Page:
qiu installs the cube in kaohsiung, taiwan
For the Kaohsiung Museum of Fine Arts’ International Container Art Festival, Quality Innovation United (QIU) Architects has completed The Cube, an ambitious pavilion which perfectly embodies the festival’s theme of Van Buren Supernova, encouraging participants to explore light, stars, hope and a new life. Situated on a pier in the regenerated art district of Kaohsiung, Taiwan, The Cube seeks to spark the imagination with considerations about Kaohsiung’s future, while remaining firmly rooted in the city’s port heritage. QIU’s concept takes form in a lightweight cuboid frame structure holding five luminous containers that appear to be floating amongst the interconnected lines of light, transforming Kaohsiung Port’s industrial skyline and encouraging visitors to explore the mobility of the unknown.
when the visitor enters The Cube, they become performers of the art installation
all images courtesy of QIU
luminous floating containers evoke curiosity
QIU’s The Cube – ‘commu(nica)ting vessels through interstellar corridors’ – is deemed the most ambitious structure and largest pavilion in more than a decade of the Kaohsiung International Container Arts Festival. ‘We wanted to challenge everything, not only in the structure’s size, but also the programme, the material, the lighting, and the way people would engage with it.’ notes lead architect Young Chiu.
The interactive pavilion consists of a white, lightweight, rectangular steel frame structure that generates a hierarchy of spaces in which five hollow container-like objects hang and float. The architects use lightweight translucent Polycarbonate panels which retain the shape of the container structures, creating horizontal luminous volumes that evoke curiosity. Interconnected lines of light guide visitors, inviting them to explore the structure, climb the frame and enter the hollow containers. The dynamic lighting and materiality of the volumes offer visitors a multi-dimensional interaction to explore the mobility of the unknown and examine the ‘breathing organism of light’. Through the hollow vertical container in the centre of the pavilion, a connection is made between the visitor and the sky, in an exploration of a common theme between the container and the star. While gazing through the kaleidoscope-like interior, the sky offers infinite reflections of themselves. A steady rhythm of light and dark are produced, to represent the pulse of life. From within, visitors are offered framed views overlooking the Kaohsiung harbour. Meanwhile, to spectators on the outside, they are perceived as silhouettes, becomeing performers of the art installation.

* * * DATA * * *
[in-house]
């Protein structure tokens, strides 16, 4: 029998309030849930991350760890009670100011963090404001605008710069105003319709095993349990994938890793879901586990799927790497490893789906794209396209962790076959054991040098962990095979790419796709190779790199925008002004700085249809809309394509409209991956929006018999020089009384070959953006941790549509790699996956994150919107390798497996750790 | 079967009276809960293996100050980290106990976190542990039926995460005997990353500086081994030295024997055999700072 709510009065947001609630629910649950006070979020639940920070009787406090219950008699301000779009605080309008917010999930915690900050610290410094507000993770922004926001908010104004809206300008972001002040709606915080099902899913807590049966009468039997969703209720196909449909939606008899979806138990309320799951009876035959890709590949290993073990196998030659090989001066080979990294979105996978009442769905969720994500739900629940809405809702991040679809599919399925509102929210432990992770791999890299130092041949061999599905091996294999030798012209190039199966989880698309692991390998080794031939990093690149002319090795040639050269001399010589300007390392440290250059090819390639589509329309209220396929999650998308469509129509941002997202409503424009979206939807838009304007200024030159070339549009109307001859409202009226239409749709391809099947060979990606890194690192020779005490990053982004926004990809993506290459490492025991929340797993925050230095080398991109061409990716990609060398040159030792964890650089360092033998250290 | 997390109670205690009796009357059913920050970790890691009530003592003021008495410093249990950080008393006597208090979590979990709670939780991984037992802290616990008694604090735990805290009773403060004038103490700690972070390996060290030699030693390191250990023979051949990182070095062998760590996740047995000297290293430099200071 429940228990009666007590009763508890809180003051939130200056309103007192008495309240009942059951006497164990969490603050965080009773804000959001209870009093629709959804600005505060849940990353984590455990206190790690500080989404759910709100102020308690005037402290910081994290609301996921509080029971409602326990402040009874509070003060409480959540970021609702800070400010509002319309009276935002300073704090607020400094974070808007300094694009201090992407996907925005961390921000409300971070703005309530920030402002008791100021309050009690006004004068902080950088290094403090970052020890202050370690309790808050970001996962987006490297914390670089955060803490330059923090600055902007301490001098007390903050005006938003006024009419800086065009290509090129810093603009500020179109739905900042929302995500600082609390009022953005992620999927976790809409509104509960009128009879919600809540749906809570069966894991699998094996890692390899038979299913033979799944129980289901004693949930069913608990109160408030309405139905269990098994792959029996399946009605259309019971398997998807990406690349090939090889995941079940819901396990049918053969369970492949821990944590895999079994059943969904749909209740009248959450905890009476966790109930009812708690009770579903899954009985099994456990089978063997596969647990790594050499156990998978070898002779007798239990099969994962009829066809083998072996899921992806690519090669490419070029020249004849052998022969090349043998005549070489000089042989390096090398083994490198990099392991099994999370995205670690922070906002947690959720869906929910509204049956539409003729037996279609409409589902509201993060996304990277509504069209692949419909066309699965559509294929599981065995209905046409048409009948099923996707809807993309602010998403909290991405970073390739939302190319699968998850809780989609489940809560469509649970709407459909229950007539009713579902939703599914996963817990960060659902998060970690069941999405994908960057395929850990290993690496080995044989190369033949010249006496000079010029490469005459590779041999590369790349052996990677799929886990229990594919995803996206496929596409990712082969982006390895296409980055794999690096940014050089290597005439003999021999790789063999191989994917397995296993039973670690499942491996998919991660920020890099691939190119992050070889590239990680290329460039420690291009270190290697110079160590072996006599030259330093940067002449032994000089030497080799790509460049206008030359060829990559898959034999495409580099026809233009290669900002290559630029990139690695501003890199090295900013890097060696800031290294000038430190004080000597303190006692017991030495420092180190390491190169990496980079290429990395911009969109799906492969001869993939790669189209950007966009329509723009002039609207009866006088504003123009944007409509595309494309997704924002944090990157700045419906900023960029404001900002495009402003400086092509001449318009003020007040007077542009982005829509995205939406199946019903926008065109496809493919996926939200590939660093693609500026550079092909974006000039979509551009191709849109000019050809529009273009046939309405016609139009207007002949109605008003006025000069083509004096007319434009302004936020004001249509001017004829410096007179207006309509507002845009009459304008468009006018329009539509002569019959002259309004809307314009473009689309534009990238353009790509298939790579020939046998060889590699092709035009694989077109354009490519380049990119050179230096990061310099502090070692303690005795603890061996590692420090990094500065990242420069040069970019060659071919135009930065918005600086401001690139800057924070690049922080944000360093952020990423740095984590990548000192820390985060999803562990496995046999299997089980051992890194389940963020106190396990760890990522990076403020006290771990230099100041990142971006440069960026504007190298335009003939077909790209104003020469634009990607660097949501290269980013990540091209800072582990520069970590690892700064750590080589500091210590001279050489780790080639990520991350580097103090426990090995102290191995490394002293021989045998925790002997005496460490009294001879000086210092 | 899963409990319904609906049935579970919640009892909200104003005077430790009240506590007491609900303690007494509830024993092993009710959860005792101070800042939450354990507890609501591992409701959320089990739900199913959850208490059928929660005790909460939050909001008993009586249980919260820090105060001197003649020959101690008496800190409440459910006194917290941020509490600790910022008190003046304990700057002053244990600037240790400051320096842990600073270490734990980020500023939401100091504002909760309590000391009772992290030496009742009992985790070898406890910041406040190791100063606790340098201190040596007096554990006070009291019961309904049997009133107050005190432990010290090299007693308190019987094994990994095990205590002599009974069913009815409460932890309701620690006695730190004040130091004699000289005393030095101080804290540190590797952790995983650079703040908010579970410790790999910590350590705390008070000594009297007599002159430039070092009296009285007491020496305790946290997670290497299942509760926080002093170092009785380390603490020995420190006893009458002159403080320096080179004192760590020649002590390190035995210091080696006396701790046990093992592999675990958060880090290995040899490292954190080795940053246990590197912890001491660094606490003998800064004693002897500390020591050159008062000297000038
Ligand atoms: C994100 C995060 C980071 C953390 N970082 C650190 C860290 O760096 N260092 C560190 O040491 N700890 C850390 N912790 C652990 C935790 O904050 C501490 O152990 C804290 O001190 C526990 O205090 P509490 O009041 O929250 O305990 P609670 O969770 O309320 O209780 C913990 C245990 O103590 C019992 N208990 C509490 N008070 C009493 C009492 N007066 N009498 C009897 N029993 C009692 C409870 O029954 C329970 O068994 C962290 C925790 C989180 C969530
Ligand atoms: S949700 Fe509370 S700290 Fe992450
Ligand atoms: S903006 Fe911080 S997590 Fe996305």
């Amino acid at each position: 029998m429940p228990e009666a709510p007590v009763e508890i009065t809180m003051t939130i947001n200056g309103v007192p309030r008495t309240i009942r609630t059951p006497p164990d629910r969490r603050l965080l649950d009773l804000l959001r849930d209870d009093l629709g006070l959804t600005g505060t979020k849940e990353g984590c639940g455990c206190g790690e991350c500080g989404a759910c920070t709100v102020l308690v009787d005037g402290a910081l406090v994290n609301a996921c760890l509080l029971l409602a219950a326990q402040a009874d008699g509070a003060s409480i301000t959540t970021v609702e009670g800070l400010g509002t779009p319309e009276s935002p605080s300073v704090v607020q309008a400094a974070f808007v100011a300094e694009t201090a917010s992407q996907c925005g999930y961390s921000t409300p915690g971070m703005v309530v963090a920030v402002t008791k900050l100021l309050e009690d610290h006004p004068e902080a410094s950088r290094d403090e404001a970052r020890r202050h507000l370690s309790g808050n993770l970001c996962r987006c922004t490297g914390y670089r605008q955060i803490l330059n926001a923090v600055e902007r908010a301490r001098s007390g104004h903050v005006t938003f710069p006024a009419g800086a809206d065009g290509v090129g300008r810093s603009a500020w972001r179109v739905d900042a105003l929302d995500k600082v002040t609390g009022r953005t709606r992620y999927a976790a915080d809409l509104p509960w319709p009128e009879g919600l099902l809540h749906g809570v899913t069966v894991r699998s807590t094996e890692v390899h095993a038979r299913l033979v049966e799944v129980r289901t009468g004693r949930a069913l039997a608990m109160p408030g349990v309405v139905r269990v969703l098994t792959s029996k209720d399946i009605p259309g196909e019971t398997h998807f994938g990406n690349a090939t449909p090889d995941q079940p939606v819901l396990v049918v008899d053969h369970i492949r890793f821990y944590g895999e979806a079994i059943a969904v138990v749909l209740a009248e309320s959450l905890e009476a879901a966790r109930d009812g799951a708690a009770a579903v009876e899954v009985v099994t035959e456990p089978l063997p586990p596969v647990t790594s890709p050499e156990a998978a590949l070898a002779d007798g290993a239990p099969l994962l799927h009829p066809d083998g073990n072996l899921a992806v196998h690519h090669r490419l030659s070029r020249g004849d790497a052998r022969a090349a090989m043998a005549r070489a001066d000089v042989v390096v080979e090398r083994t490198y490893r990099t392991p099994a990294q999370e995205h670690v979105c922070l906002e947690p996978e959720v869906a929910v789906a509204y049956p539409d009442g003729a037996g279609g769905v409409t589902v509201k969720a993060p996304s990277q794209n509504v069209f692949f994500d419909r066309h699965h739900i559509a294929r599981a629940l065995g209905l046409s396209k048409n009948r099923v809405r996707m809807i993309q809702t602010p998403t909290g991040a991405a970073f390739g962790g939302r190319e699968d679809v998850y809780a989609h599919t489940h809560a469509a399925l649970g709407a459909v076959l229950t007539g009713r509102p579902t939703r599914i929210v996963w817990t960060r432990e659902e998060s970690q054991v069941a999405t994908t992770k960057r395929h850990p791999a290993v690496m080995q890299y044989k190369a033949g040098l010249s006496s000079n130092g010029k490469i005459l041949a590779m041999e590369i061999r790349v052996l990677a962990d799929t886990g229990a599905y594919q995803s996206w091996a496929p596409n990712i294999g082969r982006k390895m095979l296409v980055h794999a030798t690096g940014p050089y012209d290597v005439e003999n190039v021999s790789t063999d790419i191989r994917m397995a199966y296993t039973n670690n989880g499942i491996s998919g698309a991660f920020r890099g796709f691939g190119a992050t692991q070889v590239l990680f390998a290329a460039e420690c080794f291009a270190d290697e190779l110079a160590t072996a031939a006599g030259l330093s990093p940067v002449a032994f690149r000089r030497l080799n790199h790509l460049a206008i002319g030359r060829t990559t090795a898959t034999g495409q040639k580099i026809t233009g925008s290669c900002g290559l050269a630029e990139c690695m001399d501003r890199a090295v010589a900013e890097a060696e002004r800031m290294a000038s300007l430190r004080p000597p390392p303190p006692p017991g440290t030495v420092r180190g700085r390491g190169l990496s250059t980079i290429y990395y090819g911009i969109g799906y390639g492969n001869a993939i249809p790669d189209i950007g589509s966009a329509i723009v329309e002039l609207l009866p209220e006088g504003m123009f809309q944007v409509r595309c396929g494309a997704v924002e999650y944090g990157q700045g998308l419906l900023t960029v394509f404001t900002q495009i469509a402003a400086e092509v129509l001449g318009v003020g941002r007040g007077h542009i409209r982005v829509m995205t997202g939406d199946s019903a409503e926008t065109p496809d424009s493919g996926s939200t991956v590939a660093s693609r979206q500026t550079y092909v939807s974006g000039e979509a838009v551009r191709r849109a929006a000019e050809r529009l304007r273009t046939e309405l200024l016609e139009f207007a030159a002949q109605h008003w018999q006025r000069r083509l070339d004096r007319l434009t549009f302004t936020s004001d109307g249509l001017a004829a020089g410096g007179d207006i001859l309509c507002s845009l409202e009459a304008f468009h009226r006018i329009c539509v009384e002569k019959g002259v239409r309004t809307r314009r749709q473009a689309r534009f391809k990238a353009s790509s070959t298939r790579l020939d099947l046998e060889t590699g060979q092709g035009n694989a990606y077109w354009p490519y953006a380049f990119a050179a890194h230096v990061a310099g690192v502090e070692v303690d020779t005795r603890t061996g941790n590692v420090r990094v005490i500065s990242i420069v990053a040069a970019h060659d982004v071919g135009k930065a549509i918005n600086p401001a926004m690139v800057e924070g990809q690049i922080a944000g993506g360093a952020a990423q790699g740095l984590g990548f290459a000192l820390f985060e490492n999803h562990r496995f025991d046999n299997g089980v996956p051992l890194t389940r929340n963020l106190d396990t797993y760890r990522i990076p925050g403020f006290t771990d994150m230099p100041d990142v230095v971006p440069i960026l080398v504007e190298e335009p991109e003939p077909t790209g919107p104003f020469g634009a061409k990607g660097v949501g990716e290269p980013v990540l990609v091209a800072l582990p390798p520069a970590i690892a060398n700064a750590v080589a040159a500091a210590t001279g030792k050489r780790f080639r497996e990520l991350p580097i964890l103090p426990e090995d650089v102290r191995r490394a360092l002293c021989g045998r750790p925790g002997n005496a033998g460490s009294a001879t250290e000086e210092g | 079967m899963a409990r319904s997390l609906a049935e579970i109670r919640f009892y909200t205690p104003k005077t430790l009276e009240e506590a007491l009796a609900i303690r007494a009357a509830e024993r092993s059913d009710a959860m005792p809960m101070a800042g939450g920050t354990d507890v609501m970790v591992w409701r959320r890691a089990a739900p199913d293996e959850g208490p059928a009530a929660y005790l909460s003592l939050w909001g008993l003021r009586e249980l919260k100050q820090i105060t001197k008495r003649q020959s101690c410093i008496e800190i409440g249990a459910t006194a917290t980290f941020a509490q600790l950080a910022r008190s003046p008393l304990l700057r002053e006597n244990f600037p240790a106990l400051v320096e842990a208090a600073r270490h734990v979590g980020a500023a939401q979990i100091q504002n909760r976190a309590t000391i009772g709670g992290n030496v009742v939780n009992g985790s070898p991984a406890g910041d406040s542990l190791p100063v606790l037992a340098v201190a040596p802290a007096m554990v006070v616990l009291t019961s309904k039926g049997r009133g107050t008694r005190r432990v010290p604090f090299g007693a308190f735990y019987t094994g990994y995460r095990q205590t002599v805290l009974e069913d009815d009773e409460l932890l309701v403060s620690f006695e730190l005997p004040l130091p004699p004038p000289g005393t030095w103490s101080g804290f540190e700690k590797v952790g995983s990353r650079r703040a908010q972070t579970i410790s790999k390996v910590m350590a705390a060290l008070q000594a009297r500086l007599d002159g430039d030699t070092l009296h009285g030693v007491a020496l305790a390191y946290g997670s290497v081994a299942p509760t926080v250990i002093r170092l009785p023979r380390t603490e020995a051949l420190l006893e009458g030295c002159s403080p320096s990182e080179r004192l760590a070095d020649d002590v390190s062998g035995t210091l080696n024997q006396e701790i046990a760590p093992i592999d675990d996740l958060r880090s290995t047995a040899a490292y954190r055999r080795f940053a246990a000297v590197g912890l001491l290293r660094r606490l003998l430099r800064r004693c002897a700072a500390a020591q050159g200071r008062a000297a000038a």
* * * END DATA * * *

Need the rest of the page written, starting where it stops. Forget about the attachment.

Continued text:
through the hollow vertical container, a connection is made between the visitors and the sky
an exploration of light, stars, hope and a new life
‘Sustainability has been on the forefront of our design process’, state the architects. With carefully selected materials – which were recycled post exhibition – and a strategic live load arrangement, the weight of the structure has been minimized. To achieve a slender structural frame while safeguarding the original design composition, QIU inserts a smaller subframe which provides structural integrity to support the floating volumes, andincreases the area of the structure’s square hollow section. The Cube’s design, with accessible hung containers, slender structural frame, and sheer overall dimensions was challenging due to its location which faces high typhoon and seismic risk. As such, below the floating ground floor deck, the main frame has been anchored to steel H-beams to achieve a solid foundation capable to withstand typhoons.
the pulsating rhythm of light and dark of the translucent vessels represents the pulse of life